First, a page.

Part Seven of Jory and Jill’s Personal Impact Investing Journey

Published May 27, 2019 | By Jory Cohen, Director of Social Finance and Investment |

This post focuses on the next step in the series describing the steps my wife, Jill, and I are taking to reach a 100% impact portfolio: our investment in RE Royalties, a publicly-traded company in its early stages of operations. Due to the company’s initial stage of growth and relatively small size (market capitalization), I viewed its risk/return profile as comparable to some of the private investments I’ve made in the past, both personally and throughout my professional career. That’s why I classified the investment in RE Royalities within the alternatives asset class, which includes private equity investments. The same can be said about Great Quest Fertilizer which I discussed in a previous post—both investments share similar risk and return characteristics.

RE Royalties is a newly-founded company listed on the TSX Venture Exchange that provides financing to renewable energy projects in return for a percentage of the project’s revenues moving forward. As of March 2019, RE Royalties has financed 11 projects to date—six solar parks, two wind farms, and three hydro plants—in exchange for a percentage of those project’s future revenues. These projects have a combined production capacity of almost 500 MegaWatts of electricity per year, which is equivalent to powering a conservative estimate of over 100,000 homes annually. As RE Royalties grows its operations, the company will continue to finance more clean energy projects in return for a share of the future generated revenues.

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RE Royalites provides financing to renewable energy projects such as solar farms in return for a percentage of the project’s revenues.

RE Royalties employs a financial instrument called revenue-based financing, which allows companies to raise capital while maintaining ownership of their projects. Revenue-based financing is a non-dilutive financial instrument, meaning it allows the owners of ventures to raise funding while keeping their ownership stakes in their projects. I’m familiar with revenue-based financing due to my time leading the Youth Social Innovation Capital Fund, which provides loans to companies that are repaid based on the revenues of the supported ventures. You can read about how Youth Social Innovation Capital Fund does revenue-based financing here.

 

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In March 2019, RE Royalties has financed 11 projects including six solar parks, two wind farms, and three hydro plants. In 2015, hydropower generated 16.6% of the world’s total electricity and 70% of all renewable electricity, and is expected to increase about 3.1% each year for the next 25 years.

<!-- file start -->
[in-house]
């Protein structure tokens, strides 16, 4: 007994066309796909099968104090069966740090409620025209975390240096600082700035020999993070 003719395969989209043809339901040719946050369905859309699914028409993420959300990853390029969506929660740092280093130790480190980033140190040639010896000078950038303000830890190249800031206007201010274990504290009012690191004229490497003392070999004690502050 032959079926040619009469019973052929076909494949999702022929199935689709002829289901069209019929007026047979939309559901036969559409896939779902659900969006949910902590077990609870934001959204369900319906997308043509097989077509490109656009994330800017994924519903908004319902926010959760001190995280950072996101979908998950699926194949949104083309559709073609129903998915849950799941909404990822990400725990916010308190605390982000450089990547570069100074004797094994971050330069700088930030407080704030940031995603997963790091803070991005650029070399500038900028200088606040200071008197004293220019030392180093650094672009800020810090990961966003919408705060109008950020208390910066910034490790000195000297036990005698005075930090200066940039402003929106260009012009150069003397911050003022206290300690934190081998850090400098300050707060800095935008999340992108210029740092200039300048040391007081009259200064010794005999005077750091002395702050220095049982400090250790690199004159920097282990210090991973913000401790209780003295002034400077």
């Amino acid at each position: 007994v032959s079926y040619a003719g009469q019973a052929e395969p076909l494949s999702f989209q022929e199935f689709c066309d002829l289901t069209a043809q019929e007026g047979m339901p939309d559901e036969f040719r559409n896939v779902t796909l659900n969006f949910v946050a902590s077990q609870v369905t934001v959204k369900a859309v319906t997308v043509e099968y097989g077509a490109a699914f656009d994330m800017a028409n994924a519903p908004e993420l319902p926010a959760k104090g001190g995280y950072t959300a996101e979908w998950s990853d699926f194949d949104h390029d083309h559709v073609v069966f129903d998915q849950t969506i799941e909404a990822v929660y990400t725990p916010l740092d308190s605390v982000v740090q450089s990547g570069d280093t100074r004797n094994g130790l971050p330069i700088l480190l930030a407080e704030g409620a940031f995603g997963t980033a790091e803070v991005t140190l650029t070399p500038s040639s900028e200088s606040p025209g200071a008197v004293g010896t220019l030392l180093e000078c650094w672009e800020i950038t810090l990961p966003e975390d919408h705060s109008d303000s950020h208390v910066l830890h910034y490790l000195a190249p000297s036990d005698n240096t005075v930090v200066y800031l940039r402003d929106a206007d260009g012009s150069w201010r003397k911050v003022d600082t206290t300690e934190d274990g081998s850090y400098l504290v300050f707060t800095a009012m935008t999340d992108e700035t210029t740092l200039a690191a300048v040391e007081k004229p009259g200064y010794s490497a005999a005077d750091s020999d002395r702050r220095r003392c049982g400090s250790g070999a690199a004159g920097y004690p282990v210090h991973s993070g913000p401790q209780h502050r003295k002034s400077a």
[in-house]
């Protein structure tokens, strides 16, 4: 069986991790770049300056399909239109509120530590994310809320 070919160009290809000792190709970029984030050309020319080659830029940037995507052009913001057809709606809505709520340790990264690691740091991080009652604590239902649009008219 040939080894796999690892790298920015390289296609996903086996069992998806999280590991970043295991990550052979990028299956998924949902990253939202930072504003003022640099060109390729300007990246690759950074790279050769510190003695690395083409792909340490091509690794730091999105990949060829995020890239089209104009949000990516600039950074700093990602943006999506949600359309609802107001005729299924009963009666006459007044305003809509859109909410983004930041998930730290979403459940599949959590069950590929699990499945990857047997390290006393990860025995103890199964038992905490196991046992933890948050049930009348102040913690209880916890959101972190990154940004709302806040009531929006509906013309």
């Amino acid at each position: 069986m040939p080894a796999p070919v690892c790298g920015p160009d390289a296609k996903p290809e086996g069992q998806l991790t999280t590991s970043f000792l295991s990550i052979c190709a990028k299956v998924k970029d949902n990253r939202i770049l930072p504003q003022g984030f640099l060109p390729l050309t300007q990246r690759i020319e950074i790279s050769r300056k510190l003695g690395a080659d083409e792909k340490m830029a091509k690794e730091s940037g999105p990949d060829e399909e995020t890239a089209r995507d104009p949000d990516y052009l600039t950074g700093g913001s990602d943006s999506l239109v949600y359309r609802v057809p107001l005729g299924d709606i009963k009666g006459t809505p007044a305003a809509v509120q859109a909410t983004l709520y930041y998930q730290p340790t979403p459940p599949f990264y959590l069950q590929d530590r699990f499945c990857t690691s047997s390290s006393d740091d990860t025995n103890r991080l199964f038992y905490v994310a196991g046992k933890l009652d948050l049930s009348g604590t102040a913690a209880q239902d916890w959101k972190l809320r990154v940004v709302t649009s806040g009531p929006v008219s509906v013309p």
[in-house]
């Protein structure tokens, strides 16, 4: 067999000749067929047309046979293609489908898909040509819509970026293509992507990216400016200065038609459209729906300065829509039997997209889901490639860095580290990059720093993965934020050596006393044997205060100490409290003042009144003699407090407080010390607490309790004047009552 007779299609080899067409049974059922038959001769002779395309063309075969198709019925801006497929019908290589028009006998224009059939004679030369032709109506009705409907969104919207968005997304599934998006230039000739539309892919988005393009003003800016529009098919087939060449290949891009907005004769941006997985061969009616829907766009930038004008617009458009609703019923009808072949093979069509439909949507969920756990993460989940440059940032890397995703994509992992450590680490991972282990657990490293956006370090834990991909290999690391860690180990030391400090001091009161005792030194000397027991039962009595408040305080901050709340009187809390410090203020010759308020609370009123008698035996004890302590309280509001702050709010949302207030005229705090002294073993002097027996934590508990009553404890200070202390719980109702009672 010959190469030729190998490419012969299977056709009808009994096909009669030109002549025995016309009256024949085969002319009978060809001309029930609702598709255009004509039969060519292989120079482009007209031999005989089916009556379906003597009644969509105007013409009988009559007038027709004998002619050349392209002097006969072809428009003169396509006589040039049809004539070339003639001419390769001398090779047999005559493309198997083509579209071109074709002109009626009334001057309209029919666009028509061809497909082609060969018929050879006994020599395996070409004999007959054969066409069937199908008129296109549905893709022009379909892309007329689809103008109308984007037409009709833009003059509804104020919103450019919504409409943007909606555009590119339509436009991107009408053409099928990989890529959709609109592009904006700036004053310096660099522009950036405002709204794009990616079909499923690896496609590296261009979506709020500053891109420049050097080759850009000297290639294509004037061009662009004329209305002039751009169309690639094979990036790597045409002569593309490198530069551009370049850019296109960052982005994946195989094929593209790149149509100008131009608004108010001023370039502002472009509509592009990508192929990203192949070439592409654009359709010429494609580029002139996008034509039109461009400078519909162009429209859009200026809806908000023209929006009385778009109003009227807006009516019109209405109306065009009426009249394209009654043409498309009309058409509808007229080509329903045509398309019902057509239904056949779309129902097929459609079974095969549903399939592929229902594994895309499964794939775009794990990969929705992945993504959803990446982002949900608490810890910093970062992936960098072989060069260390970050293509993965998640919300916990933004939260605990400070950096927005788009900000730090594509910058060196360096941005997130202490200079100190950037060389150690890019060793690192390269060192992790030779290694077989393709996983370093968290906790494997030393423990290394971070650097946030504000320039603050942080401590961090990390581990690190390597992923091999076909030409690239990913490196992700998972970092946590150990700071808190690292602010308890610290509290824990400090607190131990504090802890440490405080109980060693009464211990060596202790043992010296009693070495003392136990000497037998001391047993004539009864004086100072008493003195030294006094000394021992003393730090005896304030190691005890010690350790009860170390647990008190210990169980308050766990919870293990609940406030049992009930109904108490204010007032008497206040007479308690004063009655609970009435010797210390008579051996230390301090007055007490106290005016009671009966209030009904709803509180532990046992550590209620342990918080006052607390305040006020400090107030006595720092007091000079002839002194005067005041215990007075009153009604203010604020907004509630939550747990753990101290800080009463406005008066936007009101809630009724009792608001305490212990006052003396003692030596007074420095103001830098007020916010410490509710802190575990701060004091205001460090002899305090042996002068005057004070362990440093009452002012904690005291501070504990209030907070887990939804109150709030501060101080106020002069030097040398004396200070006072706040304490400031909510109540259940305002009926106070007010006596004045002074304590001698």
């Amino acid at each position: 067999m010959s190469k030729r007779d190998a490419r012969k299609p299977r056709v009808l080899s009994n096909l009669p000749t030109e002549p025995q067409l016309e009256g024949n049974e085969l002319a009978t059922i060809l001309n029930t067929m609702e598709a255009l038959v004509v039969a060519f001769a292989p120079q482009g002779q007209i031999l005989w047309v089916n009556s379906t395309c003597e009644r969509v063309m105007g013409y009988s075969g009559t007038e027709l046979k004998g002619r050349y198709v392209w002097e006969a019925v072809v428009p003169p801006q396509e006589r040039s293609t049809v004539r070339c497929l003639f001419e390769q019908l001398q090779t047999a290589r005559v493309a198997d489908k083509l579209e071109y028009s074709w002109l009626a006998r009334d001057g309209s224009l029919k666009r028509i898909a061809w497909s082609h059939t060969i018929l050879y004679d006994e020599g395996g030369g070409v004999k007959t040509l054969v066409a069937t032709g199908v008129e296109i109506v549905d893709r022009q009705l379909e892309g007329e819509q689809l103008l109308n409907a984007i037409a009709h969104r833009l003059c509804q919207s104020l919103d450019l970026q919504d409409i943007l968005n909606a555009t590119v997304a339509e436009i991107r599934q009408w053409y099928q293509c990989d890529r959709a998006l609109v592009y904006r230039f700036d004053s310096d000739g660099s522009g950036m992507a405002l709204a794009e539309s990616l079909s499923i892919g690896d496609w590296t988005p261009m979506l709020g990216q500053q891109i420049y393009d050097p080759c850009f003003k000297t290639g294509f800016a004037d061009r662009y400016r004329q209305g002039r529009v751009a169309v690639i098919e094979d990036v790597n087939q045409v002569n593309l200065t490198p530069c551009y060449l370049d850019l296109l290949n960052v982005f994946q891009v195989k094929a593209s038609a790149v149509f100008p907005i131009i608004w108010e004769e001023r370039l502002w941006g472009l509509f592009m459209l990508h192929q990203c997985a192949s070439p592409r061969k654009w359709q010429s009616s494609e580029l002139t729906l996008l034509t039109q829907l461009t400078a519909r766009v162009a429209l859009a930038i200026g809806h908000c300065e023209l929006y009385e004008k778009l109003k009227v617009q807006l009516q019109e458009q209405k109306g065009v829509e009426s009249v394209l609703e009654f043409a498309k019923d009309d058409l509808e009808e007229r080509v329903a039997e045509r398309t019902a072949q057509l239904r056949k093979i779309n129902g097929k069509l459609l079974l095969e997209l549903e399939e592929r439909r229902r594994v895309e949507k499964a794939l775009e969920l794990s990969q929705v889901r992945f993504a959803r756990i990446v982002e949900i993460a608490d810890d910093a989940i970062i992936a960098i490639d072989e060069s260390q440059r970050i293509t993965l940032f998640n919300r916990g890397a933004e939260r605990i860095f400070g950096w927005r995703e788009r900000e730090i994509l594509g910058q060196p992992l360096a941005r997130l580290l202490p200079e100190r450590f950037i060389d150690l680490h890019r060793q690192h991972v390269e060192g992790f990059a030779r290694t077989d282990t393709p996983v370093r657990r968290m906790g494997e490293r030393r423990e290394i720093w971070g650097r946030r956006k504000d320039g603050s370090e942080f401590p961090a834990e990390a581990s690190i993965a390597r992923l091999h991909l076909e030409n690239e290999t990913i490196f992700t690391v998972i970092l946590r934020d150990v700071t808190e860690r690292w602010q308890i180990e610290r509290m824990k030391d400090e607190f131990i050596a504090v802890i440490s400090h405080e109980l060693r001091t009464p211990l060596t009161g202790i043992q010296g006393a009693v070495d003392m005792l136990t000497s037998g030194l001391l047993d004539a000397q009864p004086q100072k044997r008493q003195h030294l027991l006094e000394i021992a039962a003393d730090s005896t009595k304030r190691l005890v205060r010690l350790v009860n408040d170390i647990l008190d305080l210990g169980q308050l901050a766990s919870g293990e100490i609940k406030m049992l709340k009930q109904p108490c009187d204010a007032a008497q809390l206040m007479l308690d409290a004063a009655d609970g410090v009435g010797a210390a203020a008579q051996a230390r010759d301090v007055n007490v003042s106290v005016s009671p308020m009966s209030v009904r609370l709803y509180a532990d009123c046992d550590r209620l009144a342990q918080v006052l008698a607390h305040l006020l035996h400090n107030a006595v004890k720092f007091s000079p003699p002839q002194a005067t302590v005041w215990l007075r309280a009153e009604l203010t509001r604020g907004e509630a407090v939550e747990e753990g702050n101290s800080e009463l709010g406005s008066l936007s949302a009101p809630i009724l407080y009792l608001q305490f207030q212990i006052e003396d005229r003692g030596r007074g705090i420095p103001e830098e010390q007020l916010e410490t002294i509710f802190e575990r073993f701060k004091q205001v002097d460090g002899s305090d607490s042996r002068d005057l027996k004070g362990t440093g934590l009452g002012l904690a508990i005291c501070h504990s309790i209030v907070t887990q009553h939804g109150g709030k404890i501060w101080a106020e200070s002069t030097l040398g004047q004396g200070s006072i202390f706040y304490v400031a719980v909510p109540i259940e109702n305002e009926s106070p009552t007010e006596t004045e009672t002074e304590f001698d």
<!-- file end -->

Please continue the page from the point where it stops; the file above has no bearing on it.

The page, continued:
RE Royalties was founded by Bernard Tan and Peter Leighton. Both Bernard and Peter have considerable professional experience – Bernard as a chief financial officer in the mining industry and Peter as a chief operating officer of a company in the wind energy sector.

Jill and I decided to allocate a very small percentage of our portfolio to our investment in RE Royalties. Due to my perceived risk level associated with the company given its relatively small size and in its early stages of operations, our allocation to RE Royalties from a portfolio perspective is minimal. Since I consider the risk profile of RE Royalties to be more like a private equity investment, even though it’s publicly-listed on the TSX Venture Exchange, the company adds a little weight to our alternatives asset class. See Table 1 below:

Table 1

Prior to our investment in RE Royalties, 48% of our portfolio was allocated to impact investments. With RE Royalties, 49% of our portfolio is considered to be impact investments as shown in Table 2 below:

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Table 2

Stay tuned for the next post as it will be atypical for this series. The next post will outline what happens to our portfolio after Jill and I bought a house. Here’s a hint: our investment portfolio looks a lot heartier (and healthier) in this post than it does in the next one!

 

Be sure to read Part 1, Part 2Part 3Part 4Part 5 and Part 6 of Jill and my personal impact investing journey.

Disclaimer: This blog post is not investment advice nor is it an investment recommendation, so don’t take it as that and don’t rely on it! Seek independent professional investment advice to find out what works best for you.

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